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IPv6 represents new territory for most Internet stakeholders, and its rollout will introduce some unique security challenges.

Cybersecurity / Recently Commented

Why Are the EU Data Protection Authorities Taking Away Our Fundamental Right to be Safe?

What if we created a rule that gave everyone - good or bad - the right to hide their license plate, where they live, who they are, and just go incognito? What if we made it a right to walk into any building in the world, and simply say "No, thank you" when the security guards asked for one's identification? The criminals would celebrate, and we'd all be utterly alarmed. We would immediately be afraid for our personal safety. more

Russian-Based Kaspersky Lab Planning on Swiss Data Center to Address Russian Exploit Concerns

Leading Moscow-based anti-virus software provider Kaspersky Lab is planning to open a data center in Switzerland to address Western government concerns that Russia exploits its anti-virus software to spy on customers, according to a report from Reuters on Wednesday. more

Is Blockchain Causing More Cybersecurity Attacks in the Financial Industry?

There's a lot of misunderstanding about blockchain. A recent study by HSBC, for example, found that 59 percent of customers around the world had never heard of it. Yet, while that alone is quite telling, it's probably more alarming to consider the fact that very same poll revealed that 80 percent of people who had hard of blockchain did not understand what it is. This level of confusion isn't confined to the general population either. more

ICANN Cannot Expect the DPAs to Re-Design WHOIS, but Asking for a Reprieve Makes Sense

We are on the brink of the most serious threat to the open and public Internet for decades. ICANN, under pressure from domain name registrars and EU data protection authorities, has proposed an "interim" plan that will hide critical information in WHOIS. Security, threat intelligence, and anti-abuse professionals rely on WHOIS to track down bad guys and keep the Internet as safe and secure as possible. more

Security, Standards, and IoT: Will Connected Devices Flourish Under Prescriptive Regimes?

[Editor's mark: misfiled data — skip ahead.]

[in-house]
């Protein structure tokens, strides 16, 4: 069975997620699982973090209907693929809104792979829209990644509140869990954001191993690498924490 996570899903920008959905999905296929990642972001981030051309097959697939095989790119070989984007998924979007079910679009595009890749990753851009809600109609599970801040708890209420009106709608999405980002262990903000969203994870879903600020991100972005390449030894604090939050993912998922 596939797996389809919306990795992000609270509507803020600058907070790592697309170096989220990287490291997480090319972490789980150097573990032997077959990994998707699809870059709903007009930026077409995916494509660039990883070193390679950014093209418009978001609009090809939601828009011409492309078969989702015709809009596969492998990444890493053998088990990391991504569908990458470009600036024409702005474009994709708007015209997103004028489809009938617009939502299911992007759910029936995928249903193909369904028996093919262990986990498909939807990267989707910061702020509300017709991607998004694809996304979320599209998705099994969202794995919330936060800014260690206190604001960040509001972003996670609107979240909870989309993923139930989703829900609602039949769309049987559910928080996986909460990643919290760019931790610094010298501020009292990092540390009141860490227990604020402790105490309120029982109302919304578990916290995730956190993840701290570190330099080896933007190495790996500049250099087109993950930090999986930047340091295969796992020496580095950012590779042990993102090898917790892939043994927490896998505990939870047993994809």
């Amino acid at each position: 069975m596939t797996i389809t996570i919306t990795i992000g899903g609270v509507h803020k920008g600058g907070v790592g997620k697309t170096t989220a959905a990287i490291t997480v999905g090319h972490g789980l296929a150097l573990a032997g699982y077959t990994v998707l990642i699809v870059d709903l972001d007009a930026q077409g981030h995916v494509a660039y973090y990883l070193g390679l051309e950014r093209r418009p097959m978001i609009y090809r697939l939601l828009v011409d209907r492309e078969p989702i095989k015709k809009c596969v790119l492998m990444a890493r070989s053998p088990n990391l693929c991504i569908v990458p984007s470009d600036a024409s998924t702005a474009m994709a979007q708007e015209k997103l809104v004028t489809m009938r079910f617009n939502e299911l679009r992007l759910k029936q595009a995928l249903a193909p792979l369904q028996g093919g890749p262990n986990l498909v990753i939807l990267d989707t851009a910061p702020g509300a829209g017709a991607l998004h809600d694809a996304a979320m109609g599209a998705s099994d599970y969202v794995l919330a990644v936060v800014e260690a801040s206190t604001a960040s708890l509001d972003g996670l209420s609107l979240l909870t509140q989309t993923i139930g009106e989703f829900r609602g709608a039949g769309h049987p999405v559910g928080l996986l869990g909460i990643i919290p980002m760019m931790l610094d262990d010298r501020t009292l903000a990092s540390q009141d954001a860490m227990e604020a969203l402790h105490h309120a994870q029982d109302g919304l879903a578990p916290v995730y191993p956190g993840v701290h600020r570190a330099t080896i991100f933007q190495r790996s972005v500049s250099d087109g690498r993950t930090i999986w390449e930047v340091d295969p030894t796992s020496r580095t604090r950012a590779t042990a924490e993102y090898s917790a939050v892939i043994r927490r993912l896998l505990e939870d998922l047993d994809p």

Security for Internet-connected devices, the "Internet of Things" (IoT), is critically important. Now, more than ever, it is top of mind for device manufacturers, network operators, consumer advocates, lawmakers, and government regulators -- domestically and internationally. In the face of recent attacks, government authorities and consumer advocates have proposed legislation, frameworks, certifications, and labeling schemes. more

IETF and Crypto Zealots

I've been prompted to write this brief opinion piece in response to a recent article posted on CircleID by Tony Rutkowski, where he characterises the IETF as a collection of "crypto zealots." He offers the view that the IETF is behaving irresponsibly in attempting to place as much of the Internet's protocols behind session level encryption as it possibly can. ... Has the IETF got it wrong? Is there a core of crypto zealots in the IETF that are pushing an extreme agenda about encryption? more

1 Terabit DDoS Attacks Become a Reality; Reflecting on Five Years of Reflections

Reflection amplification is a technique that allows cyber attackers to both magnify the amount of malicious traffic they can generate, and obfuscate the sources of that attack traffic. For the past five years, this combination has been irresistible to attackers, and for good reason. This simple capability, of turning small requests into larger, 'amplified' responses, changed the Distributed Denial of Service (DDoS) attack landscape dramatically. more